My decision to attend the University of New Orleans for my masters degree was an important one. It was during a time when I needed a serious life change. I wanted to go to a place that was unfamiliar but held as much history as the home I was leaving behind. New Orleans was indeed different. The music. The lingo (which I have to remember on each return trip). The food. The culture. It was all so different. But it was familiar. I would listen to some of the accents and they would remind me of how my grandmother used to sound. Surprisingly, I could understand some of the patois, even though it was not Gullah, because it was similar to that of the low country even with the French influences. They also use piliau so of course I would love the jambalaya. I’m a red rice kind of girl, remember? Add some different spices and there you go! The music – oh the music – what can I say about the music? The first time I heard that New Orleans bounce music on the radio I was floored. It wasn’t GoGo, it wasn’t House music. I was like nothing I had ever heard. I had to find a station that played some Biggie Smalls or something. Eventually though, I found myself bouncing right along with it. I love the live brass bands. I love the Zydeco. I can get down with some Mystikal, Juvenile, and Master P. (I think sis stole my cd though). Br’er Rabbit stories. They tell Br’er Rabbit stories according to the curator at the Laura Plantation. My daddy can tell a Billy Beaver story at the drop of a hat.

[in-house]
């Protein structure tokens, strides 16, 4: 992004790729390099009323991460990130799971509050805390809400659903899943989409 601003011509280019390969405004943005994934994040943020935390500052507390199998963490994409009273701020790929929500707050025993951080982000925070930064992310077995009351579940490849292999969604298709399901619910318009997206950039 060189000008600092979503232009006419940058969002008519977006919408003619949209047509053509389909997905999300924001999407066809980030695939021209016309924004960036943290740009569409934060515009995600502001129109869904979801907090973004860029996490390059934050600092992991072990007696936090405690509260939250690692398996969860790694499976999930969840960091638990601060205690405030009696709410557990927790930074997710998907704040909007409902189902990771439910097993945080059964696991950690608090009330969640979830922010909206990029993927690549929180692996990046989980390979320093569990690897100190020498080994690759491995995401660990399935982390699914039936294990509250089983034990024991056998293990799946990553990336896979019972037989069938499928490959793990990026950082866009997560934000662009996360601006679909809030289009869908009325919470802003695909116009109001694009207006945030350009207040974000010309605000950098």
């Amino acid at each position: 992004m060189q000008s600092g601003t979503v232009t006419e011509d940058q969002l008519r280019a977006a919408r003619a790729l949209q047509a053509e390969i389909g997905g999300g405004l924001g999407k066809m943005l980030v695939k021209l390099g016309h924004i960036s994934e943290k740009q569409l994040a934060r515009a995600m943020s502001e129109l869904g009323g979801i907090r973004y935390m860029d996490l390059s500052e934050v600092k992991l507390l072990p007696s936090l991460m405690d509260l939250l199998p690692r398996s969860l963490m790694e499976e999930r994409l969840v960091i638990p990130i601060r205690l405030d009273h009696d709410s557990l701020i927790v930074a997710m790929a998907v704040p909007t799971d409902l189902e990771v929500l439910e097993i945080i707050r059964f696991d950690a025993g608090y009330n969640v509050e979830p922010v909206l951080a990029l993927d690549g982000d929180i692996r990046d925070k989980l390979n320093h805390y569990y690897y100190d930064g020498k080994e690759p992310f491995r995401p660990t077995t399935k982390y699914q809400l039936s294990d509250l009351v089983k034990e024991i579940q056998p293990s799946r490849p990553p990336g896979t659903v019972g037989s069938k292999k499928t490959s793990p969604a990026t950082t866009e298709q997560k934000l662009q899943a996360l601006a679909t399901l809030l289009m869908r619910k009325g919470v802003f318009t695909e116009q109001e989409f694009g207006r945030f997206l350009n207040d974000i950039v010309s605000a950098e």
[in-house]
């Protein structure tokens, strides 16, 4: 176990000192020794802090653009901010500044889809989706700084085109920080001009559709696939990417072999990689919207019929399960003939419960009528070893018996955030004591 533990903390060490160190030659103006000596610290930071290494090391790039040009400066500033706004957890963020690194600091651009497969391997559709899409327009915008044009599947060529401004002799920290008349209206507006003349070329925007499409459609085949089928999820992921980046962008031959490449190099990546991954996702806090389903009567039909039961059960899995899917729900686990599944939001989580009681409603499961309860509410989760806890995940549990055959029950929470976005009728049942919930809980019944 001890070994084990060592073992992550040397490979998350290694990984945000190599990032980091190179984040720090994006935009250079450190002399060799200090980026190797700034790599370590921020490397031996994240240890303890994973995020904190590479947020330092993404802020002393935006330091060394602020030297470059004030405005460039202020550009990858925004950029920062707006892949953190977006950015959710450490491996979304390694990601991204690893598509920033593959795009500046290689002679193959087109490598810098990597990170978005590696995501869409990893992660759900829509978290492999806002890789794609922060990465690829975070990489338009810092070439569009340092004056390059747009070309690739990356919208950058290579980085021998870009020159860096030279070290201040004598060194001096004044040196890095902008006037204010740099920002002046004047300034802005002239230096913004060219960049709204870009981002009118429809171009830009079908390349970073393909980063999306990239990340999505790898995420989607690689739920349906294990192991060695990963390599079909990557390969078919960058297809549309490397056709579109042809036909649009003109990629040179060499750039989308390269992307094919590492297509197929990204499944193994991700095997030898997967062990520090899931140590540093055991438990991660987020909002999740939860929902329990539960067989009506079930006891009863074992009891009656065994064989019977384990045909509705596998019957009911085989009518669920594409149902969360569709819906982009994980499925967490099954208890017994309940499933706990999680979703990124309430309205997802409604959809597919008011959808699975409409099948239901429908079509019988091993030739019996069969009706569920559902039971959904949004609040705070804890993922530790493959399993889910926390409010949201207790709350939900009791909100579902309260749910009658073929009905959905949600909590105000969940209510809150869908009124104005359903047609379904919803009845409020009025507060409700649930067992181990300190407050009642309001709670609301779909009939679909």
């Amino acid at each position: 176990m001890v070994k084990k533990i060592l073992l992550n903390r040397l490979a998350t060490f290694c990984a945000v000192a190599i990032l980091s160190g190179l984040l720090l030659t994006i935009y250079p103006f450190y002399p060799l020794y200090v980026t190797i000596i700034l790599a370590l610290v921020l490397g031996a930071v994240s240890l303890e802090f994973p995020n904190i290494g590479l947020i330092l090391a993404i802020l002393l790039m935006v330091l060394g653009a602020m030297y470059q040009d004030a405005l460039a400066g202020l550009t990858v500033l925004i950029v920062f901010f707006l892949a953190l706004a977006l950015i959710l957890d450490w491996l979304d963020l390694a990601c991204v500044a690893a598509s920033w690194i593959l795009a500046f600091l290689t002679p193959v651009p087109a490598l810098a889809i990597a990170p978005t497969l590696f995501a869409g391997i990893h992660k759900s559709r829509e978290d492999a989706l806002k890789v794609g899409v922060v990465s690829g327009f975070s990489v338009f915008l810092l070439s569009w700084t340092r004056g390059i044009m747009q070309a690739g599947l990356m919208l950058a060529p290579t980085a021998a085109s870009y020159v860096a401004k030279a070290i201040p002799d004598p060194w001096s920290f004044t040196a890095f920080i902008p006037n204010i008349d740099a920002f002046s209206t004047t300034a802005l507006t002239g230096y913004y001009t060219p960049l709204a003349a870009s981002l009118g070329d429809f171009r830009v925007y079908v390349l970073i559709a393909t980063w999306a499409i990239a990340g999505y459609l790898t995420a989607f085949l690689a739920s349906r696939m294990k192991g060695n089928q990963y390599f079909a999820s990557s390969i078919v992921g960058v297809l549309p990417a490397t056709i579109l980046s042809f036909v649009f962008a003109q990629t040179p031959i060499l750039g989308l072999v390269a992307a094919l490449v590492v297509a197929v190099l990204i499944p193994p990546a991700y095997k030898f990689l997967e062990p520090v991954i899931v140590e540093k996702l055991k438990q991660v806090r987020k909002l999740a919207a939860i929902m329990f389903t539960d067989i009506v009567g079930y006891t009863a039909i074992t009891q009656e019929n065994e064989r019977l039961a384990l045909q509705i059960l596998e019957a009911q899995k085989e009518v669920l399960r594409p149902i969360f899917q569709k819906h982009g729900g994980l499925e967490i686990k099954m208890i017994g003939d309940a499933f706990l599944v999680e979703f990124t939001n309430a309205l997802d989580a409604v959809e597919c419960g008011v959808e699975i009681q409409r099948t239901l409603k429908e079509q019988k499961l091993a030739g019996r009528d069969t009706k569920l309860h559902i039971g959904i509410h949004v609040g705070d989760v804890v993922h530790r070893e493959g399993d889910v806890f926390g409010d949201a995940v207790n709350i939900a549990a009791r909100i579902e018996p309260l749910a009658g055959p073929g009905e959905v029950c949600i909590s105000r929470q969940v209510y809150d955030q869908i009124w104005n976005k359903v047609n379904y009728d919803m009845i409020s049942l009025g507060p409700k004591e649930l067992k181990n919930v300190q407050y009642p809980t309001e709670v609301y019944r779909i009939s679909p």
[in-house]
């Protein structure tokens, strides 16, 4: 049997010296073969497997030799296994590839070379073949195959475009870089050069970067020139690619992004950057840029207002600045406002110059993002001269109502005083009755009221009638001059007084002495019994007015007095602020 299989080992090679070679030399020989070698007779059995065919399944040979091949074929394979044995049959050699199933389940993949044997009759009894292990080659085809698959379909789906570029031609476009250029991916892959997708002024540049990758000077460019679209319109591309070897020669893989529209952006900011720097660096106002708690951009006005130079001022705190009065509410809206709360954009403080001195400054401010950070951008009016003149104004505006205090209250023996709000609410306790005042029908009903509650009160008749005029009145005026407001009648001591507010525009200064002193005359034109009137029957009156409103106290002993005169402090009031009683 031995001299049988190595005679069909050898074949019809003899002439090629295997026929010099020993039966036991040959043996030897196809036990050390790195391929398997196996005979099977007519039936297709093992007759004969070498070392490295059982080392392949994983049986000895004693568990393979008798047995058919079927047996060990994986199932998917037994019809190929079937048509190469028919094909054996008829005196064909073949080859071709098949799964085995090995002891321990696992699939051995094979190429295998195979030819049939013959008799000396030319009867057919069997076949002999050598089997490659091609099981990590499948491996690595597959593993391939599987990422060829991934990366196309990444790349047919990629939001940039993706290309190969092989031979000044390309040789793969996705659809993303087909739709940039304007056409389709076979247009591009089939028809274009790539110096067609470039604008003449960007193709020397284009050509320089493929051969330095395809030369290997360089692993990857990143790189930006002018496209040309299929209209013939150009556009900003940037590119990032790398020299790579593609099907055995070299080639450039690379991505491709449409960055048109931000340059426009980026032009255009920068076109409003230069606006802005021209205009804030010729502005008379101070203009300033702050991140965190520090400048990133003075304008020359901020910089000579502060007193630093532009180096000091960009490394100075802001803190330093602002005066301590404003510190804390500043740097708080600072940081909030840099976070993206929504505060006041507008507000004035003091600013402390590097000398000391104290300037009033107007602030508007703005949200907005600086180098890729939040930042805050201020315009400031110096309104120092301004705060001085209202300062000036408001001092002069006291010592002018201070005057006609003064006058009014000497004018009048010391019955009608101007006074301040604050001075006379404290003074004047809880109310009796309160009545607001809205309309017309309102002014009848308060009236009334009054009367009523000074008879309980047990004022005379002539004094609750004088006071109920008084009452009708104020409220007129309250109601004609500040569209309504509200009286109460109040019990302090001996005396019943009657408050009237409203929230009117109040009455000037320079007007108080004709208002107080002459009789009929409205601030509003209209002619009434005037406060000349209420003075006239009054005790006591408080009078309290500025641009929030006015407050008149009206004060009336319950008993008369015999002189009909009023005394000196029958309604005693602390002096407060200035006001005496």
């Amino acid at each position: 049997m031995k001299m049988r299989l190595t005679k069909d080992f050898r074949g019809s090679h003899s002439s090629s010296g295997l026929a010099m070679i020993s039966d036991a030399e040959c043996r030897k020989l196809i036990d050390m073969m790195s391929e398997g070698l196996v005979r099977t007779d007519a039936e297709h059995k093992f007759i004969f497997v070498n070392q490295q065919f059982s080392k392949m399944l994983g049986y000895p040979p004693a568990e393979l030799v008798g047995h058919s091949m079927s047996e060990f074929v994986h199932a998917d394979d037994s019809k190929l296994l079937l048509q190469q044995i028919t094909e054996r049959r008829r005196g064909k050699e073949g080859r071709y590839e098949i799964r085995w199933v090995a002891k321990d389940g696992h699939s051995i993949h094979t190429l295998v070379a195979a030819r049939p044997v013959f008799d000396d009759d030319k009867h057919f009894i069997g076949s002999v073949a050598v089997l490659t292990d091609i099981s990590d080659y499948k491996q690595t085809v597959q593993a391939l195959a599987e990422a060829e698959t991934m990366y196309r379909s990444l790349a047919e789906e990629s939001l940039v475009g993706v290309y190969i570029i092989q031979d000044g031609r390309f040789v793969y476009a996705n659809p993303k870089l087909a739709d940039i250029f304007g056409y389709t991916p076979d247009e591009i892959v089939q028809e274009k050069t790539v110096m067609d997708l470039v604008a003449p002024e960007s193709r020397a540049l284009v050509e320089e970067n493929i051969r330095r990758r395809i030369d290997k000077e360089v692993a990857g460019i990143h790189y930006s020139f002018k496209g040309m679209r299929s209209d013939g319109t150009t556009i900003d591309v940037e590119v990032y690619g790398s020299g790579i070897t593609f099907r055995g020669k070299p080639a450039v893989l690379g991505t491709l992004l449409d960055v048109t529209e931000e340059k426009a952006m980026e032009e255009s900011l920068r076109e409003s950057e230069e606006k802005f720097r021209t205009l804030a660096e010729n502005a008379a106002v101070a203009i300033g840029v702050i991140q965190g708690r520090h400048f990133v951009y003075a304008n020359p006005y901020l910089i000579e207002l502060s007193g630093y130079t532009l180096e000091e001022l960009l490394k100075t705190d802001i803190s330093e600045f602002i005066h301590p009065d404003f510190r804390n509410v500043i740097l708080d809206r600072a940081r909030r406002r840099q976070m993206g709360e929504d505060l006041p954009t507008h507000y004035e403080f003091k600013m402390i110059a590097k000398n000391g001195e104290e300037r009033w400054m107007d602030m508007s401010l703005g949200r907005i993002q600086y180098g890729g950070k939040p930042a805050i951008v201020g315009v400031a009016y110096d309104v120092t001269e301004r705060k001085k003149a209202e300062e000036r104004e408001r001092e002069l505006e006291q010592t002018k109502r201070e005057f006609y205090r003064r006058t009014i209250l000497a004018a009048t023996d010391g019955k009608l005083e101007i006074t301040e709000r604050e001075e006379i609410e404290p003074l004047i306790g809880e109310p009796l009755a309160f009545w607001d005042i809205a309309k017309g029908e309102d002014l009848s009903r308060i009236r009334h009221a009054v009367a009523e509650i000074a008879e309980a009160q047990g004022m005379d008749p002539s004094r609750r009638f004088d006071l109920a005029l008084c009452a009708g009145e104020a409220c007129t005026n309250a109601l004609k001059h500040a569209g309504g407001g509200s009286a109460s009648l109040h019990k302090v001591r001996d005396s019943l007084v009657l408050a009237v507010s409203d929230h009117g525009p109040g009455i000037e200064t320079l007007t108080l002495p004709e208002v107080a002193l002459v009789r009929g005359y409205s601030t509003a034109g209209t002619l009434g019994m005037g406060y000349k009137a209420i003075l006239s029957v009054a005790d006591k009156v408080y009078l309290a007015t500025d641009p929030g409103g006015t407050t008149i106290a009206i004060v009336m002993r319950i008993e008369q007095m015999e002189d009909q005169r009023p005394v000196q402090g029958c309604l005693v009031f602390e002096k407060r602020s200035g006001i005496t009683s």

While in New Orleans, I met the best person I could for a girl who loves history (Not discounting my other NOLA buds – shout outs to ‘Miss A’, ‘Miss D’ and others…) For the sake of this post, I will call my friend, ‘Miss M’. Miss M knows as much about New Orleans as I do about Hilton Head, and that’s a lot. We met at some crazy function, which will remain anonymous in case those people are still in operation. Let’s just say that it’s no place for a devoted Catholic and A.M.E. So I think our agenda at that function was trying to sift through the nuts, not drink the Kool Aid, and find someone half-way normal. I think we took to each other immediately (along with another girl who ended up leaving school after the first semester) especially when we found out that we were in the same Planning Masters program. From that weekend, it was on and we were going everywhere, and everywhere had a history lesson. There was so much over my two years there so I’ll stick to the highlights. Some outings deserve their own blog post. There was the French Quarter. Going to the French Quarter required wearing the “French Quarter boots”. There was always a party going on there and people partied hard. I had to keep a straight face while having a conversation with a dude in a leather vest and matching thong. There were the clubs, shops, and restaurants of course, but there were also the magnificent “ah-kitecture” and the secret interior gardens. There was Louis Armstrong Park and Congo Square, which is an excellent historic site as it’s the birthplace of jazz. Too bad it’s always gated… There are the above ground cemeteries, which is a necessity seeing that the Crescent City is below sea level. I saw them on the way into the city and was intrigued. I never thought of a cemetery as a good place to visit, but it was really interesting. There is one site that is the resting place of the Voodoo Queen Marie Laveau, which is marked by a series of “x’s”. Saint Louis Cathedral would hold a special memory for me in the future. The Garden District held the sprawling mansions, City Park, and Tulane. Treme held Claiborne Avenue, dissected by the 1-10, which had its own Black American history and plenty of oak trees, now gone. Of course I can’t forget about the Mardi Gras Indians. I think the first time I saw them in full dress was at the Zulu Ball.